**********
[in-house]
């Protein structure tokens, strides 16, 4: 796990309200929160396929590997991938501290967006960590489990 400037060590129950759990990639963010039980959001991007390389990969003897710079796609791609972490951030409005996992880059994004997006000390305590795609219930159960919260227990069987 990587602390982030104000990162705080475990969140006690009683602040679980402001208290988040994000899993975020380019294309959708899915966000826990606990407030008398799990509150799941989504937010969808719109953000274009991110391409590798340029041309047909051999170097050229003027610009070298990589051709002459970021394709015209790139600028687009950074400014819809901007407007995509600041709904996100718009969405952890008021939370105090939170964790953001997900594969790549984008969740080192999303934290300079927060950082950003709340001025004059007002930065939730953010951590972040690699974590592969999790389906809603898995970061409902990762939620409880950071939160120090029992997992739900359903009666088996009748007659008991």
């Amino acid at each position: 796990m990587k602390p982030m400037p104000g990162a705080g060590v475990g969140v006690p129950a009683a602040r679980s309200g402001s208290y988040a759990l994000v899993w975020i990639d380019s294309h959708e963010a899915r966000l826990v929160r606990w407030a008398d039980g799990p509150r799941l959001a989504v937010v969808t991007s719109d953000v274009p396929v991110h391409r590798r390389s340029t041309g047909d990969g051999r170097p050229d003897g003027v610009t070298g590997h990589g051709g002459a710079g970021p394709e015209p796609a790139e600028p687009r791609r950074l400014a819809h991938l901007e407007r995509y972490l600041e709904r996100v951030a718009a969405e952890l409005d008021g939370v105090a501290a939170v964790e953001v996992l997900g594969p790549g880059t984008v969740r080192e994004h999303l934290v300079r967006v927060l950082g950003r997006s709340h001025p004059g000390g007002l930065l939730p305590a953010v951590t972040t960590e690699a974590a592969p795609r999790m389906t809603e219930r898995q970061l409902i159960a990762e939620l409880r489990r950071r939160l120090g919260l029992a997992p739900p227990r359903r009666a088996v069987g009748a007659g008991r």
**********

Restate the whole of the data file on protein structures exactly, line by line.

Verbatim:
[in-house]
């Protein structure tokens, strides 16, 4: 796990309200929160396929590997991938501290967006960590489990 400037060590129950759990990639963010039980959001991007390389990969003897710079796609791609972490951030409005996992880059994004997006000390305590795609219930159960919260227990069987 990587602390982030104000990162705080475990969140006690009683602040679980402001208290988040994000899993975020380019294309959708899915966000826990606990407030008398799990509150799941989504937010969808719109953000274009991110391409590798340029041309047909051999170097050229003027610009070298990589051709002459970021394709015209790139600028687009950074400014819809901007407007995509600041709904996100718009969405952890008021939370105090939170964790953001997900594969790549984008969740080192999303934290300079927060950082950003709340001025004059007002930065939730953010951590972040690699974590592969999790389906809603898995970061409902990762939620409880950071939160120090029992997992739900359903009666088996009748007659008991």
């Amino acid at each position: 796990m990587k602390p982030m400037p104000g990162a705080g060590v475990g969140v006690p129950a009683a602040r679980s309200g402001s208290y988040a759990l994000v899993w975020i990639d380019s294309h959708e963010a899915r966000l826990v929160r606990w407030a008398d039980g799990p509150r799941l959001a989504v937010v969808t991007s719109d953000v274009p396929v991110h391409r590798r390389s340029t041309g047909d990969g051999r170097p050229d003897g003027v610009t070298g590997h990589g051709g002459a710079g970021p394709e015209p796609a790139e600028p687009r791609r950074l400014a819809h991938l901007e407007r995509y972490l600041e709904r996100v951030a718009a969405e952890l409005d008021g939370v105090a501290a939170v964790e953001v996992l997900g594969p790549g880059t984008v969740r080192e994004h999303l934290v300079r967006v927060l950082g950003r997006s709340h001025p004059g000390g007002l930065l939730p305590a953010v951590t972040t960590e690699a974590a592969p795609r999790m389906t809603e219930r898995q970061l409902i159960a990762e939620l409880r489990r950071r939160l120090g919260l029992a997992p739900p227990r359903r009666a088996v069987g009748a007659g008991r």